Developing Microservices with Java

Posted by Lesa Moné on 05 December 2017

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Microservices is a powerful term with a game-changing outcome. Early adopters of microservices have been catapulted to greatness – companies like Amazon, Google, Twitter, eBay, and Netflix. Airbnb, Disney, Dropbox, GE, and Goldman Sachs have also seen development lead times cut by as much as 75% when using microservices.

Developers commonly use Java to create mobile-based applications and enterprise-level software. Java is also one of the official languages of Android development. There are hundreds of other coding languages, yet Java still firmly holds its place close to a developers heart - battling in close competition with Python and C.

 

There are certain tools and methods for incorporating microservices with Java, as we will detail below.

 

What are microservices?

Microservices are a specialization of an implementation approach for service-oriented architectures (SOA) used to build flexible, independently deployable software systems. Services in a microservice architecture (MSA) are processes that communicate with each other over a network in order to fulfill a goal. These services use technology-agnostic protocols. The microservices approach is the first realization of SOA that followed the introduction of DevOps and is becoming more popular for building continuously deployed systems.

In short, applications designed using this architecture are comprised of small, modular, independent services. There are many benefits of having single-functioning separate services with their own supporting code base. These services are loosely coupled, communicate through APIs and are easier to develop, update, and maintain.

By breaking down a large monolithic application into smaller autonomous components, organizations have the tools to develop in flexible, dynamic, and hyper-scalable methods.

 

Java x Microservices

In the Java language, microservices have a special meaning. By now, monolithic-style web applications written in Java are old-fashioned. Nevertheless, it is better to have a valuable, successful application that was built as a monolith than not deliver business value at all. Microservices are a form of SOA, and SOA is one of the most important skills for Java developers.

Due to the loosely coupled nature of microservices, it is imperative to find a way of managing each address without strenuous coding. Building microservices in the Java ecosystem include container-less, self-contained, and in-container strategies.

 

Container-less microservices

Container-less microservices package the application, with all its dependencies into a single JAR file. The advantages of this approach include the ease of starting and stopping services as needed when scaling. It is also extremely convenient to pass around a JAR file to the team members that need it.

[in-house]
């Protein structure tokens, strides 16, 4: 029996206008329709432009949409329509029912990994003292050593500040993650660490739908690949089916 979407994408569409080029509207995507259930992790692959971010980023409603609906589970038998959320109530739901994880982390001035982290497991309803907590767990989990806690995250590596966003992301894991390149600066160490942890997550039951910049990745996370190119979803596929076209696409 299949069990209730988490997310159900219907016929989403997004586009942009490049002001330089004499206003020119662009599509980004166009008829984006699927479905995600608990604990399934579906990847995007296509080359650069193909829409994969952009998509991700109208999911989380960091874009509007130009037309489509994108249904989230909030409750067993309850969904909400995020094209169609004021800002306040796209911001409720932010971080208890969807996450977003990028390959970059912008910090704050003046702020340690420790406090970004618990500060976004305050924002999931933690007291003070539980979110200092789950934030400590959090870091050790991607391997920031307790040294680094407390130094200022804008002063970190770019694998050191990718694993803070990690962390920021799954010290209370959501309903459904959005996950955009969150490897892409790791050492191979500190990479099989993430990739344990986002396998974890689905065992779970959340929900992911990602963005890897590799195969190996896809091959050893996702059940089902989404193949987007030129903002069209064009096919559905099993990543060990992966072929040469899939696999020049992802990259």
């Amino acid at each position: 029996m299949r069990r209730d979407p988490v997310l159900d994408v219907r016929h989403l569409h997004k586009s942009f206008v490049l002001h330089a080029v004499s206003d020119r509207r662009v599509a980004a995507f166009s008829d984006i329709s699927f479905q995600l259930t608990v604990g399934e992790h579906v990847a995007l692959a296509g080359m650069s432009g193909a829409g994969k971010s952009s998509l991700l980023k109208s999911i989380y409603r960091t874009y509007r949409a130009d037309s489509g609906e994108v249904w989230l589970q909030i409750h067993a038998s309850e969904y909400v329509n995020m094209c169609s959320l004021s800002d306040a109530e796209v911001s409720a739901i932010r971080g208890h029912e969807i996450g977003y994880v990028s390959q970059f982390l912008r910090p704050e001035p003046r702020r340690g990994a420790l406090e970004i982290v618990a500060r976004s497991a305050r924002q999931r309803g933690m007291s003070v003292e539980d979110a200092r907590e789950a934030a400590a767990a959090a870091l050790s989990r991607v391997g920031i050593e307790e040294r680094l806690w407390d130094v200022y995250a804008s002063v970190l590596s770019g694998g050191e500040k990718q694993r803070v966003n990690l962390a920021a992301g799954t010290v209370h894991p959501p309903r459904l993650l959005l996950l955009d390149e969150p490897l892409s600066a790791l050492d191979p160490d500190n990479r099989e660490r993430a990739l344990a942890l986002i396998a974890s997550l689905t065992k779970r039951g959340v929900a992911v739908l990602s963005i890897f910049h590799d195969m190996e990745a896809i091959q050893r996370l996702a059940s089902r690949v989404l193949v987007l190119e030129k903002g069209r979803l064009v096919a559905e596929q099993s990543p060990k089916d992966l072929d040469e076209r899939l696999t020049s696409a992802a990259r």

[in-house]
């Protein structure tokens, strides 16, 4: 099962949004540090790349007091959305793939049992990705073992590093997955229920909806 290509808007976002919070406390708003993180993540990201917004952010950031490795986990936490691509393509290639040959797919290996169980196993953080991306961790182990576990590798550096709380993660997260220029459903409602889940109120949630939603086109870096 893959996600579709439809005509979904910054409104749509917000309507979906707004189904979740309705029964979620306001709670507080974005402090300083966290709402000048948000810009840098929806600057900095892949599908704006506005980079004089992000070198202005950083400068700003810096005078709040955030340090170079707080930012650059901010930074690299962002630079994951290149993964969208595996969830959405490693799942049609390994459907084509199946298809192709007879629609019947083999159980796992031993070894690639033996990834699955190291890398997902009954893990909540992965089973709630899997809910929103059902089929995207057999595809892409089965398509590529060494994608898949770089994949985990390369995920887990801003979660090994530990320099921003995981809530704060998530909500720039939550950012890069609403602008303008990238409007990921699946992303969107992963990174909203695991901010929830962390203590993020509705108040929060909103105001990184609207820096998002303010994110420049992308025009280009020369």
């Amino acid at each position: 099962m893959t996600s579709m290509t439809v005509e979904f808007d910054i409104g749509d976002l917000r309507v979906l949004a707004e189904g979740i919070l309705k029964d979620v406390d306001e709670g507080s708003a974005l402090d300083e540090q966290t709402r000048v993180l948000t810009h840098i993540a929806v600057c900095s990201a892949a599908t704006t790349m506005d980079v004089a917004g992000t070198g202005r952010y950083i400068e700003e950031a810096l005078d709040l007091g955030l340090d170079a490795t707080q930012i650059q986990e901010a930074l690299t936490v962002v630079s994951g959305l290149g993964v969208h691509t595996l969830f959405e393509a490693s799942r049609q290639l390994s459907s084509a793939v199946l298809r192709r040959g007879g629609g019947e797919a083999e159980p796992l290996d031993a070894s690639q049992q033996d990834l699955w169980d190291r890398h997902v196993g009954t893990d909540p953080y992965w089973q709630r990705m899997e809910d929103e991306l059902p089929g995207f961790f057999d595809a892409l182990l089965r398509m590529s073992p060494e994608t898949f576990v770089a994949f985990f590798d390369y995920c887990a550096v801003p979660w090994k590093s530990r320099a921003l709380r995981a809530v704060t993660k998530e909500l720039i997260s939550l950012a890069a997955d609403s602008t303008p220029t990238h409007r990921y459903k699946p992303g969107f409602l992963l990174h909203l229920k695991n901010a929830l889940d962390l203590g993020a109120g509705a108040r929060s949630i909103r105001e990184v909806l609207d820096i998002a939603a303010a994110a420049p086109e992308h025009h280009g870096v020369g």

Self-contained microservices

Self-contained microservices also are packaged into a single fat JAR file, but these also include an embedded framework with optional compatible third-party libraries like Spring Boot and Wildfly Swarm.

In-container microservices

Lastly, in-container microservices package an entire Java EE container and its service implementation in a Docker image. The container provides verified implementations through standard APIs. This gives your developer the leeway to focus directly on business functionality.

 

Examples of Microservices Frameworks for Java

There are several microservices frameworks that you can use for developing for Java. Some of these are:

  • Spring Boot. Easily one of the best Java microservices framework, Spring Boot integrates optimally with other supporting languages.
  • Spark Framework. Spark is a is a free and open-source software web application framework and domain-specific language written in Java. It runs on an embedded Jetty web server by default but can be configured to run on other web servers.
  • Swagger. This framework with the coolest name helps your developers document API. Swagger also gives you a development portal, which allows users to test your APIs.
  • Dropwizard. Dropwizard pulls together mature and stable Java libraries in lightweight packages that you can use for your own applications.
  • Play Framework. Play Framework offers an easier way to build, create and deploy Web applications using Scala and Java. Play Framework also has one of the biggest communities out of all microservices frameworks.
  • Jersey. This open source framework supports JAX-RS APIs in Java and is very easy to use.
  • Restlet. Restlet helps developers create fast and scalable Web APIs that adhere to the RESTful architecture pattern. It has good routing and filtering, and is available for many major platforms.
  • Restx. This lightweight, modular, feature rich, incredibly fast open source Java REST framework is a great framework for microservices. 

+ Many more java frameworks to explore.

Conclusion

When correctly implemented, microservices can catapult your company into the big leagues. The cost and time to develop and deliver applications will greatly decrease, and your systems will become more resilient. Microservices even bring a change in company communication, this will enrich your development and operations teams to formulate, strategize, and deliver in more efficient ways. The results can be ground-breaking.

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